Inspired by the Richmond Food Collective's recent discussion of fair food, I realized I had $10 worth of food tickets from performing at the Folk Festival that I hadn't redeemed by Sunday afternoon when our Lindy workshop ended. So Jefferson and I headed over to catch the last band at the Richmond Folk Festival (afro-cuban AMAZINGness), and since we missed the State Fair this year, cash in on our annual fried dough obsession. 2 funnel cakes used up all my tickets, and boy-oh-boy were we pleased.

1st taste: Oh yum! Hot, sweet, buttery dough, chewy and perfect!
2nd bite: Oh god! The taste sensation continues!
4th mouthful: *pause to catch breath*
5th go: I feel funny.
6th bite: Is that my liver twitching?
7th bite: Oy.  Shoulda stopped at bite number 6.

I gave the rest to Jefferson, who not only ate all of his, but finished the last 1/3 of mine. We then shook our booties (and the powdered sugar off our fronts) for a few minutes to the Afro-Cuban harmony madness of the Pedrito Martinez Group, and then waddled home.  That was at 5:30pm, and it turned out that the funnel was to be our dinner.  Mostly because we both felt if we ate anything else, our livers would go on strike. Blergh.  Who knew that I'd need Tums after a little fried dough. (Okay, a LOT of fried dough.)  And considering my suffering, you might ask if I had the chance, would I do it all over again?

Yes. Yes, I would. And you know what? At next year's State Fair: you betcha I will.

Now, time to go train for that half marathon. I wonder if they'll allow waddling as well as jogging?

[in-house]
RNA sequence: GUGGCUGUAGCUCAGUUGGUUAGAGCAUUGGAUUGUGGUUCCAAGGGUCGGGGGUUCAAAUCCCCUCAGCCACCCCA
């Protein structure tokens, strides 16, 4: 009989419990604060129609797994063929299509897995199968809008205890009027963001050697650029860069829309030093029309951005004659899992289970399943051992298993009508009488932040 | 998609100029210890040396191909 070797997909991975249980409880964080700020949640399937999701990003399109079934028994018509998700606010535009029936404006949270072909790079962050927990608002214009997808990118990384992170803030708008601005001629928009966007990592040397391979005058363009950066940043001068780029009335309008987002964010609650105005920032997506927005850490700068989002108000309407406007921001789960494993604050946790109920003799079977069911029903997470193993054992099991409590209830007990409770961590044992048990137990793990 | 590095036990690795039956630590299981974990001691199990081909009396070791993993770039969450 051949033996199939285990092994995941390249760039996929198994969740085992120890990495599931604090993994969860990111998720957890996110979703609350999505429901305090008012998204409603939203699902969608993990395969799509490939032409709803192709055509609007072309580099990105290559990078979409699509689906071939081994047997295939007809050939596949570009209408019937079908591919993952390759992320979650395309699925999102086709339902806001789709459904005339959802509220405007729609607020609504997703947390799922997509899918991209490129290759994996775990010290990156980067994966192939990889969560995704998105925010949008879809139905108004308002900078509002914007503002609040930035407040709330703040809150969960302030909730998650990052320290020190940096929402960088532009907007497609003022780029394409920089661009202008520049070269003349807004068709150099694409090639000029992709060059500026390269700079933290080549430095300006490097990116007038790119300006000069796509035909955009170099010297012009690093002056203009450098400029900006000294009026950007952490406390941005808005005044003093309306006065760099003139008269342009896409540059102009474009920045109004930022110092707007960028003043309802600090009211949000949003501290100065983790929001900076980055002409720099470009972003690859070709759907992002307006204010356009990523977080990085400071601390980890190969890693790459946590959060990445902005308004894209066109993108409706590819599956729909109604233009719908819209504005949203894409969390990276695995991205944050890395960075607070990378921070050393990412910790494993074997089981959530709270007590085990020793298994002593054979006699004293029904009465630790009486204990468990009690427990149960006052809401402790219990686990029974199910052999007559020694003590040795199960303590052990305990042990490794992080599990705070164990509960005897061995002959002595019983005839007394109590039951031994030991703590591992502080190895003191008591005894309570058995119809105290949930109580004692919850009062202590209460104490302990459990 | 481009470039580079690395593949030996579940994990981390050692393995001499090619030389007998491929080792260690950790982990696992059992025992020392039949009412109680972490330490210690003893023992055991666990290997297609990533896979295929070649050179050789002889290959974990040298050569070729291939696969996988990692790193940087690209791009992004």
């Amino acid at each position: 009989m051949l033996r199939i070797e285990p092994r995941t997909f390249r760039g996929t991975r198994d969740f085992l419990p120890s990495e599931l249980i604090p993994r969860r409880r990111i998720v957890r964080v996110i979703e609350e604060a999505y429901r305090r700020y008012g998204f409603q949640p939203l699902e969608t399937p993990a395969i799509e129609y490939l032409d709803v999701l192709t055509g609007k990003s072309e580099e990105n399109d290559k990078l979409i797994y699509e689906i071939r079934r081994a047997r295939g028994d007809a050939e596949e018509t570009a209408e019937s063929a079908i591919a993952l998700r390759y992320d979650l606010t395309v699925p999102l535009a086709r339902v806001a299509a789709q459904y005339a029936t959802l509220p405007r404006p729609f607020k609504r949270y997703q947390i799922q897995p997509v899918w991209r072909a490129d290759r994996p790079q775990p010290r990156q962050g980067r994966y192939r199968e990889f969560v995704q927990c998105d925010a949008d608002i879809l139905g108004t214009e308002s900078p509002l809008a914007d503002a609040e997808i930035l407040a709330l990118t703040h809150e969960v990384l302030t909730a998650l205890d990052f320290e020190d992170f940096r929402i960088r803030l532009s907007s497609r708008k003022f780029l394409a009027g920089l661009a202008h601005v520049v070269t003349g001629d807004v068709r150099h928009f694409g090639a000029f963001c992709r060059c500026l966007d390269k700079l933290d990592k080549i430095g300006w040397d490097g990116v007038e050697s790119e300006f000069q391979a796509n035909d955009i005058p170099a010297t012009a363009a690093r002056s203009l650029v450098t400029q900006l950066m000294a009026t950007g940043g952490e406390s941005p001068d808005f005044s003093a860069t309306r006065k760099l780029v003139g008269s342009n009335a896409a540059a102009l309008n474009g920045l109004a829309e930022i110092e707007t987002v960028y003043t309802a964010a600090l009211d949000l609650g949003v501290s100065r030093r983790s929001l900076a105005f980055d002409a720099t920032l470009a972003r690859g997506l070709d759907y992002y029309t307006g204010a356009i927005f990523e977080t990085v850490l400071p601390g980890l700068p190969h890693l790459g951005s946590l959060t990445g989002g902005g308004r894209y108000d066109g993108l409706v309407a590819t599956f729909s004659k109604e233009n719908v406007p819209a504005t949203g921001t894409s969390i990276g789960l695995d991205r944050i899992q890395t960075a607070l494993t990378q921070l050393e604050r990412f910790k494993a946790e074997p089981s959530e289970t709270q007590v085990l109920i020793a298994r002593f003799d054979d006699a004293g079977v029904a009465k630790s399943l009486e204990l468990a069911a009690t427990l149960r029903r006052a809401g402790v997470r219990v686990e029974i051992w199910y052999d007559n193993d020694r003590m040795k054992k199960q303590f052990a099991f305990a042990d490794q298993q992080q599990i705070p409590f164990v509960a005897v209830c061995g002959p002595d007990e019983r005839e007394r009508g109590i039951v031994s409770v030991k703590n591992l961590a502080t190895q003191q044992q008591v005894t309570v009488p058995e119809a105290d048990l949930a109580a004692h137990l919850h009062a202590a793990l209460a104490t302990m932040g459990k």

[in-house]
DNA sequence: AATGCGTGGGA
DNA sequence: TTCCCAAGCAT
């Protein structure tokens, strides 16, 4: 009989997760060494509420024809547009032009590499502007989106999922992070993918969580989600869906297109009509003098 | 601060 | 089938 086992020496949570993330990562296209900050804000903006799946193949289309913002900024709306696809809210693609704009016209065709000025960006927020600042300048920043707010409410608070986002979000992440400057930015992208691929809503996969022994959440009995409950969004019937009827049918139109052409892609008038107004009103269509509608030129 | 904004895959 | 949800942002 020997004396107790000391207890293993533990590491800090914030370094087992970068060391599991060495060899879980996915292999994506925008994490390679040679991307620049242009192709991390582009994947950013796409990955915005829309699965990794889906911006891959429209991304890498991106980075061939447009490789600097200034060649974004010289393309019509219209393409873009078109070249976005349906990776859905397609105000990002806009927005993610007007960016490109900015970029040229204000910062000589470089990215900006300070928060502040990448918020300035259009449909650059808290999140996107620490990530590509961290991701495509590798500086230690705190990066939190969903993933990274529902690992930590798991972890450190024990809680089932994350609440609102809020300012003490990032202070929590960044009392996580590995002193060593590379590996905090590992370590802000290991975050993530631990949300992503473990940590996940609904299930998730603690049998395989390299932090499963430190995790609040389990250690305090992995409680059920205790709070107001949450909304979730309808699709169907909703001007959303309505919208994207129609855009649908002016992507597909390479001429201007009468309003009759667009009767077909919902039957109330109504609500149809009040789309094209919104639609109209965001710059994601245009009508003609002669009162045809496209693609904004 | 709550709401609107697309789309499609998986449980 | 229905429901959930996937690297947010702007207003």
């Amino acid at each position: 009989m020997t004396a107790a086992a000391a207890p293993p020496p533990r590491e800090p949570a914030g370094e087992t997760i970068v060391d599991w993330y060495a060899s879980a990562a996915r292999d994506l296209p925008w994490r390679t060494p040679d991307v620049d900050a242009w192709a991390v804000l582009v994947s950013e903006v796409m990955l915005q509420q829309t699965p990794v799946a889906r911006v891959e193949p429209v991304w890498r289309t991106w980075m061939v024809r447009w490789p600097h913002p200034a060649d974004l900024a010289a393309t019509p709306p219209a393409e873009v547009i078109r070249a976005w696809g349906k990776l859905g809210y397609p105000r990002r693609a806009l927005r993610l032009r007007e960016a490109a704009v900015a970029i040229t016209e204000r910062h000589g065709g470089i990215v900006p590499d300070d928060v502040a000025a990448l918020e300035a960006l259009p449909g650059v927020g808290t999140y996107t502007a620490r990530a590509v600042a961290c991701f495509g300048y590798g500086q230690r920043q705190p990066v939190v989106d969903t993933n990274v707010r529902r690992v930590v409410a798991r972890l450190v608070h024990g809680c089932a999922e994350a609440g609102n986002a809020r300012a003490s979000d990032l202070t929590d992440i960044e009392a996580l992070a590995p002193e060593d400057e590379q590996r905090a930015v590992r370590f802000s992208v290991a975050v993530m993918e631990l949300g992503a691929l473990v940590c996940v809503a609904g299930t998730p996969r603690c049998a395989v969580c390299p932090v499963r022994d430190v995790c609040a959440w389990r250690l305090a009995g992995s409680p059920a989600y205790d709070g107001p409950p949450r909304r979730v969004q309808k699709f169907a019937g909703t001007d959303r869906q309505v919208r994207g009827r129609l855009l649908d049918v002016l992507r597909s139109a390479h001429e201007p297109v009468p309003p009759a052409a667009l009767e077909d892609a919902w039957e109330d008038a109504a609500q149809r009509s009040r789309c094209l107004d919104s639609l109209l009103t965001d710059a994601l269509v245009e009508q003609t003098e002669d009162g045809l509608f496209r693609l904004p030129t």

Thursday, October 13, 2011

The Best Mojitos or what I've been cooking all week but not blogging about

Its not that I haven't been cooking. In fact, as the thronging mass of fall harvest comes flowing into my kitchen, I've been cooking like crazy. The trouble is, turns out, taking photos of food is HARD.  Also: remembering to take photos of food isn't such a cakewalk either.  So, every night when I sit down to blog, I think, "well, crap, I forgot to finish taking photos of that".  So, with that in mind, here's the reader's digest version of My Week in Food:

Baby-sized cabbage from Horse & Buggy
Apple-Cabbage Slaw & Mushroom-Cabbage Galette: This cabbage showed  up in my produce share from Horse & Buggy Produce.  Have I talked enough about these folks yet? Also, have I fessed up that I'm a longtime subscriber and now I WORK for them? True story.  Anyhow, their food is grown by Mennonite farmers in the Shenandoah valley, and although I am admittedly biased, the veg from H&BP is incredible: consistently fresh, gorgeous, and oh-so-tasty.  It drives my cooking experience on a day to day basis. (Mostly because we get a "family" share for just me and my husband, so I have to keep cooking to keep the produce avalanche at bay.)

So, this cabbage was literally the size of a 2 month old child.  (BTW: when I say literally, I literally mean the word "literally". As opposed to the metaphoric way most folks are using the word literally nowadays.  Pet peeve much? I think so.) I used half for an Apple-Cabbage slaw, and the other half for a variation on Deb's mushroom-cabbage galette. Mine included some ground beef and crazy curry spice. A quick note about this galette: I'll make variations of this over and over again this winter, but I've got some serious pastry opinions and am constantly tweaking. More pastry pontification laterz...

Butternut Squash with Green Lentils & Mint: evidently, this was a SmittenKitchen kind of week, and I found myself turning to Deb's fantabulous cooking blog almost every day.  This week, I was catering an office luncheon to feature Horse & Buggy's produce, and I had the following to work with:

Butternut, pre-dismantling